I can’t help but suspect that he is also very patriarchal because of his inability after all these years of living with you to show absolutely any respect whatever for your judgment. No doubt it is easiest and probably hasn’t seemed like that big of a deal to subjugate your own feelings and thoughts to your husband’s over the years but you may one day come to discover that you have given too much of yourself away and have a very big price to pay when you have to go in search of your true self. If this is possibly the case your need to start sticking up for and making much more accommodation for your own thoughts and feelings. You didn’t really disclose a lot so there is necessarily a lot of guessing going on but just throw away the stuff that doesn’t make any sense. Good luck and good for you for wanting to take up for yourself in this instance. Who knows? Maybe this will turn out to be the best thing that’s ever happened in you marriage as well as in your parenting. Patriarchy is damaging to children both directly and through the roll modeling of harmful relationships. So glad you came to this site LostinParis where we really do want the best for you.

This is a very important point. Important because sometimes men leave religion and the patriarchal attitude stays with them, and they aren't even aware of it in a lot of ways because it's so ingrained into how they were raised themselves and what kind of role modeling they had. If they also socialize in a patriarchal religious structure it's so built in that it's accepted without question, and to many of them, independent, opinionated women who are able to make their own judgements seem abnormal and threatening to their masculinity.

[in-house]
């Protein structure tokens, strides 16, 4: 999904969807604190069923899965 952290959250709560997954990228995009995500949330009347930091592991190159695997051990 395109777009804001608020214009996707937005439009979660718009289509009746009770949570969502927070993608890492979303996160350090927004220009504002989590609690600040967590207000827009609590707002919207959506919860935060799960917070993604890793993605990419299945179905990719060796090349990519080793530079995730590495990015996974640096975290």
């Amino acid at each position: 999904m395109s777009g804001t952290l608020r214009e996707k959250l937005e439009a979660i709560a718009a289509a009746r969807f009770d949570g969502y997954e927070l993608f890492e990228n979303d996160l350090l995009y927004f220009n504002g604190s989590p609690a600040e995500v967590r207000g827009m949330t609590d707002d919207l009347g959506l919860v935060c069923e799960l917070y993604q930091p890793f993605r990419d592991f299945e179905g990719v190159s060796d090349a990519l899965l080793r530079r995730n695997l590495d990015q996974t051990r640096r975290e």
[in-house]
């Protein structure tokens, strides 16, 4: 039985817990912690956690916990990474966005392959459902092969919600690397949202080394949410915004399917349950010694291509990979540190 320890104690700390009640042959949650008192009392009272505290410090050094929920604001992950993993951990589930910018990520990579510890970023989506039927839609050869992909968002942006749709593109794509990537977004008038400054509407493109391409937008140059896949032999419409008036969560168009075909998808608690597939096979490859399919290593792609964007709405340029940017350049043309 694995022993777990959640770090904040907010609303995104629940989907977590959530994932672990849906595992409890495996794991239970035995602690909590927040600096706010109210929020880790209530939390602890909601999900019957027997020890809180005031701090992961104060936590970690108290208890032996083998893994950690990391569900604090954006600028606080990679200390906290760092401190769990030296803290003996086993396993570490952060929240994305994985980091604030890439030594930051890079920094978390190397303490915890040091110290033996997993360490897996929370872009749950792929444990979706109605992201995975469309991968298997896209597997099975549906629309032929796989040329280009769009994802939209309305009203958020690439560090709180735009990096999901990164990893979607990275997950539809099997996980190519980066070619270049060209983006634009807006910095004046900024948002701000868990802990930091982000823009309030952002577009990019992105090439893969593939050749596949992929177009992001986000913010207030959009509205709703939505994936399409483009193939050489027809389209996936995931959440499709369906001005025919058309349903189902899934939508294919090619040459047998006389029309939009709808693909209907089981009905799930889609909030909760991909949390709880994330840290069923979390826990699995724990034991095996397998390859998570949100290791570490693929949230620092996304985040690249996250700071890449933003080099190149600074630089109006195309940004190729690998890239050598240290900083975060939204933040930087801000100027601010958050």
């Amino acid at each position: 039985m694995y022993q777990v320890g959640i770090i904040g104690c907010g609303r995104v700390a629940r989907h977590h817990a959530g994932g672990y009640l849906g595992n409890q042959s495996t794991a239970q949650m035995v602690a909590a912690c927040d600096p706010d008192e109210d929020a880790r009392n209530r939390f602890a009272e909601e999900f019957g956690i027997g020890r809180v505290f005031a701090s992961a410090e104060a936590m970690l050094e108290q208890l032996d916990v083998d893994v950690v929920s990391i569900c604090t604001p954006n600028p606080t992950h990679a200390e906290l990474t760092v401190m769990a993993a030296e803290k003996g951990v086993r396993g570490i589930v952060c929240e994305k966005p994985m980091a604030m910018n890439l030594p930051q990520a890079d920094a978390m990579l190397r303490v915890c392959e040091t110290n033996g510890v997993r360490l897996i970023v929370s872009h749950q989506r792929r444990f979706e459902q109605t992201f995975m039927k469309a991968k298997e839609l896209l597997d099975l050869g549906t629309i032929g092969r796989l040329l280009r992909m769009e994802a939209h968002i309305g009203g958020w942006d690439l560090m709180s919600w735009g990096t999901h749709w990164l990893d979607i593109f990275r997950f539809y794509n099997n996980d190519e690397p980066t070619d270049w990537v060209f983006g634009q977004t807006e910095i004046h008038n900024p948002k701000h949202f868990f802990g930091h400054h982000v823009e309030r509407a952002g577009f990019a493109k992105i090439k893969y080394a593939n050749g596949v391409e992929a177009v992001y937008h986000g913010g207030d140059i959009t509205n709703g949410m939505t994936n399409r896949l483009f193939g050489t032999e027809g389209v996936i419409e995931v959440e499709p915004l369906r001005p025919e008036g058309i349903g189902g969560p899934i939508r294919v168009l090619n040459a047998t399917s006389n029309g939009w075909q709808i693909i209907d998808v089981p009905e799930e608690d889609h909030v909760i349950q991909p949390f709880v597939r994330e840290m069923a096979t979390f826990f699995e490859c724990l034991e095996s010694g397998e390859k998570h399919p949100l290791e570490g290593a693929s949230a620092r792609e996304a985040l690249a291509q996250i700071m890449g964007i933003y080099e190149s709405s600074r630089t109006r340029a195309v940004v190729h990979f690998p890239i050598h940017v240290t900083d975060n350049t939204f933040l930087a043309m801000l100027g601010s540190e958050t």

I get the feeling you are looking for a relationship with true equality and respect for yourself as an individual @LostinParis If this is the case, you need to have a discussion about how patriarchy is damaging, what affect it has on you and your kids and your husband as well, and how your life could be so much better without it.

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18 hours ago, TruthSeeker0 said:

The fear controlled me, to the point that it became extremely unhealthy for me. Then I developed major health issues, ones that made me directly face my own mortality, and that's when I really starting thinking, to hell with this, I have nothing to lose. I went to a therapist, who was luckily secular. After talking about the issues he obviously figured out where I was, and recommended that I read Dawkins (quite a thing, considering he knew I was a fundamentalist, but he didn't push it, just suggested). That's when I decided the hell with it I am going to "sin" and start reading. And that's exactly what I did, I couldn't handle the cognitive dissonance and pain anymore. I read a critique of my own religion, a lot of other books by people who have left religion (Ehrman, Tarico, Held Evans, Barker, Pagels, Winell). I was ready to let go, when all the evidence piled up (who doesn't want to let go of pain, if they can, that's an important motivator). I cared a lot for the social and familial consequences of letting go, but I was ready to pay the price. You have to be ready to pay the price in leaving. I think, if you're husband loves you, and he can get to a place where he is willing to read with an open mind, if he has any motivation in letting go of the fear such as I had, it's certainly possible.